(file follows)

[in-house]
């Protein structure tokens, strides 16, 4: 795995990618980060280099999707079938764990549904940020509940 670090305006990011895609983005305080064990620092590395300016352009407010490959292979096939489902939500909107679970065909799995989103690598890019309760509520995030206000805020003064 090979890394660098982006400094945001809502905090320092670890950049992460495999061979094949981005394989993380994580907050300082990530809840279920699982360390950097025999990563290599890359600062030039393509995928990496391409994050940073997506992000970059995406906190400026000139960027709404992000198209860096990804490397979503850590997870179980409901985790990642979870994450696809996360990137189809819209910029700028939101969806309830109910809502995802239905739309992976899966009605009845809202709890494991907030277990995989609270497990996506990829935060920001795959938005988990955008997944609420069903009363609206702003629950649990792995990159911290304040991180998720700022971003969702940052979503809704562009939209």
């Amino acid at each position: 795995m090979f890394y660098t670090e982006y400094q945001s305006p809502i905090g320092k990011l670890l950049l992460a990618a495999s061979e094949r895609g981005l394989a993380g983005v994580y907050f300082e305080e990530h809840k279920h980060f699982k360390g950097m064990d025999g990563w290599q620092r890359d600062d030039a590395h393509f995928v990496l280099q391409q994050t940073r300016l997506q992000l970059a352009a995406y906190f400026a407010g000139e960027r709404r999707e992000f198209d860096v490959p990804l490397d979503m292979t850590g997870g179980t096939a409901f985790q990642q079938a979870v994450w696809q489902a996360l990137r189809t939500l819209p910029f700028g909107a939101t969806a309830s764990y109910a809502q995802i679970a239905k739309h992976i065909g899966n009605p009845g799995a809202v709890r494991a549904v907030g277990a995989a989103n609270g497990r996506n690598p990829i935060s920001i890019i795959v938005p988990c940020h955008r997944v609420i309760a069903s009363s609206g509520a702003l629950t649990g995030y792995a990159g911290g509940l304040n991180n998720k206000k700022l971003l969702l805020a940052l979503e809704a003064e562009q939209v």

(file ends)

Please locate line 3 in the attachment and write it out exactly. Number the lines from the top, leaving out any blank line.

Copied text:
């Amino acid at each position: 795995m090979f890394y660098t670090e982006y400094q945001s305006p809502i905090g320092k990011l670890l950049l992460a990618a495999s061979e094949r895609g981005l394989a993380g983005v994580y907050f300082e305080e990530h809840k279920h980060f699982k360390g950097m064990d025999g990563w290599q620092r890359d600062d030039a590395h393509f995928v990496l280099q391409q994050t940073r300016l997506q992000l970059a352009a995406y906190f400026a407010g000139e960027r709404r999707e992000f198209d860096v490959p990804l490397d979503m292979t850590g997870g179980t096939a409901f985790q990642q079938a979870v994450w696809q489902a996360l990137r189809t939500l819209p910029f700028g909107a939101t969806a309830s764990y109910a809502q995802i679970a239905k739309h992976i065909g899966n009605p009845g799995a809202v709890r494991a549904v907030g277990a995989a989103n609270g497990r996506n690598p990829i935060s920001i890019i795959v938005p988990c940020h955008r997944v609420i309760a069903s009363s609206g509520a702003l629950t649990g995030y792995a990159g911290g509940l304040n991180n998720k206000k700022l971003l969702l805020a940052l979503e809704a003064e562009q939209v």